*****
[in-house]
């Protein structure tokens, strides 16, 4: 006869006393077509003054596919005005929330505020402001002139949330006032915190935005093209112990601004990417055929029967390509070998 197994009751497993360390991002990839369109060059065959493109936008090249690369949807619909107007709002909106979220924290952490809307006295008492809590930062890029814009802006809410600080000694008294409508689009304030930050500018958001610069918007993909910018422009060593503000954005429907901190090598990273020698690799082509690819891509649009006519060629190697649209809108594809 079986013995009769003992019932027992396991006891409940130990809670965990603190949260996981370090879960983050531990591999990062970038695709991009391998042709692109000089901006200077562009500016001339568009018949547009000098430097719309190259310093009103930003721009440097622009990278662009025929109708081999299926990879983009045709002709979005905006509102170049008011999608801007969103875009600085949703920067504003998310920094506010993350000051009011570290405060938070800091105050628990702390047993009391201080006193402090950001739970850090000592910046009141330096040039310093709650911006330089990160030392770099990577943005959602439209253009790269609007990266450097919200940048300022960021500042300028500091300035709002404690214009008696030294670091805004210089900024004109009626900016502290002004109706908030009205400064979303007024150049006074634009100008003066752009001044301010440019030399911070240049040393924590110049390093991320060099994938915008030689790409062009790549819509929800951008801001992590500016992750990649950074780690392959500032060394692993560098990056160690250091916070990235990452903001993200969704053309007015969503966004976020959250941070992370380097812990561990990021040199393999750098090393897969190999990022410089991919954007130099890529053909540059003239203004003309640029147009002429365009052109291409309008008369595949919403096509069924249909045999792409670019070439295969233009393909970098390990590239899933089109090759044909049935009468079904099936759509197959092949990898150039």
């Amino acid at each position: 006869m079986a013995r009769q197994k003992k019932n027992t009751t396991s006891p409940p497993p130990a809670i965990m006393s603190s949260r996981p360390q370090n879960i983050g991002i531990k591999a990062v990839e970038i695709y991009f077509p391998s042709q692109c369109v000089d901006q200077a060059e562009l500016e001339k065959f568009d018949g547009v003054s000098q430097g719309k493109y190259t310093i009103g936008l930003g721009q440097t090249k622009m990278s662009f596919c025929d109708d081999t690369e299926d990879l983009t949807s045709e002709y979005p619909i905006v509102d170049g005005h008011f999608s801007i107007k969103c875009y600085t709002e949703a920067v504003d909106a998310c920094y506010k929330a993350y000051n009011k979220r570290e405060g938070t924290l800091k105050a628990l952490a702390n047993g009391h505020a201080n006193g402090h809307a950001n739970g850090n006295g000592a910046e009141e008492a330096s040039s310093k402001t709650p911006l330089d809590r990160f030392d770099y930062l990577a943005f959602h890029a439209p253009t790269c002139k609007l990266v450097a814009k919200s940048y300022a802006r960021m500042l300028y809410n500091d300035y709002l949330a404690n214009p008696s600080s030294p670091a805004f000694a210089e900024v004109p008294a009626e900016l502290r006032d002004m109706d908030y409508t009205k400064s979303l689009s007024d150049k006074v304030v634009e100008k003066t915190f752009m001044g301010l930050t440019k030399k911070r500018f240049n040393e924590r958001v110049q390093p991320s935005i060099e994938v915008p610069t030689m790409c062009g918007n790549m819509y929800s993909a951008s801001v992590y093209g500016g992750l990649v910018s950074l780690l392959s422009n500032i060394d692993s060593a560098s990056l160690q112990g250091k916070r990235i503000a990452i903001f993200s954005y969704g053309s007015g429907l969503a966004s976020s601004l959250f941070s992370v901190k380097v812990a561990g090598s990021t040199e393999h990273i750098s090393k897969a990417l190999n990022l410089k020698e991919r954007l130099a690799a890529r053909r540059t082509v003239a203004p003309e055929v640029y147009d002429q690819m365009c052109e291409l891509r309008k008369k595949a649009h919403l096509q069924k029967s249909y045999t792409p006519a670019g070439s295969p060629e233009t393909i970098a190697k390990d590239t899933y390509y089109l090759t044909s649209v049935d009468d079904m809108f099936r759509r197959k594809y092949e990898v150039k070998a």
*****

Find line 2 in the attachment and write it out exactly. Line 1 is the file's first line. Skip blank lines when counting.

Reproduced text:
């Protein structure tokens, strides 16, 4: 006869006393077509003054596919005005929330505020402001002139949330006032915190935005093209112990601004990417055929029967390509070998 197994009751497993360390991002990839369109060059065959493109936008090249690369949807619909107007709002909106979220924290952490809307006295008492809590930062890029814009802006809410600080000694008294409508689009304030930050500018958001610069918007993909910018422009060593503000954005429907901190090598990273020698690799082509690819891509649009006519060629190697649209809108594809 079986013995009769003992019932027992396991006891409940130990809670965990603190949260996981370090879960983050531990591999990062970038695709991009391998042709692109000089901006200077562009500016001339568009018949547009000098430097719309190259310093009103930003721009440097622009990278662009025929109708081999299926990879983009045709002709979005905006509102170049008011999608801007969103875009600085949703920067504003998310920094506010993350000051009011570290405060938070800091105050628990702390047993009391201080006193402090950001739970850090000592910046009141330096040039310093709650911006330089990160030392770099990577943005959602439209253009790269609007990266450097919200940048300022960021500042300028500091300035709002404690214009008696030294670091805004210089900024004109009626900016502290002004109706908030009205400064979303007024150049006074634009100008003066752009001044301010440019030399911070240049040393924590110049390093991320060099994938915008030689790409062009790549819509929800951008801001992590500016992750990649950074780690392959500032060394692993560098990056160690250091916070990235990452903001993200969704053309007015969503966004976020959250941070992370380097812990561990990021040199393999750098090393897969190999990022410089991919954007130099890529053909540059003239203004003309640029147009002429365009052109291409309008008369595949919403096509069924249909045999792409670019070439295969233009393909970098390990590239899933089109090759044909049935009468079904099936759509197959092949990898150039």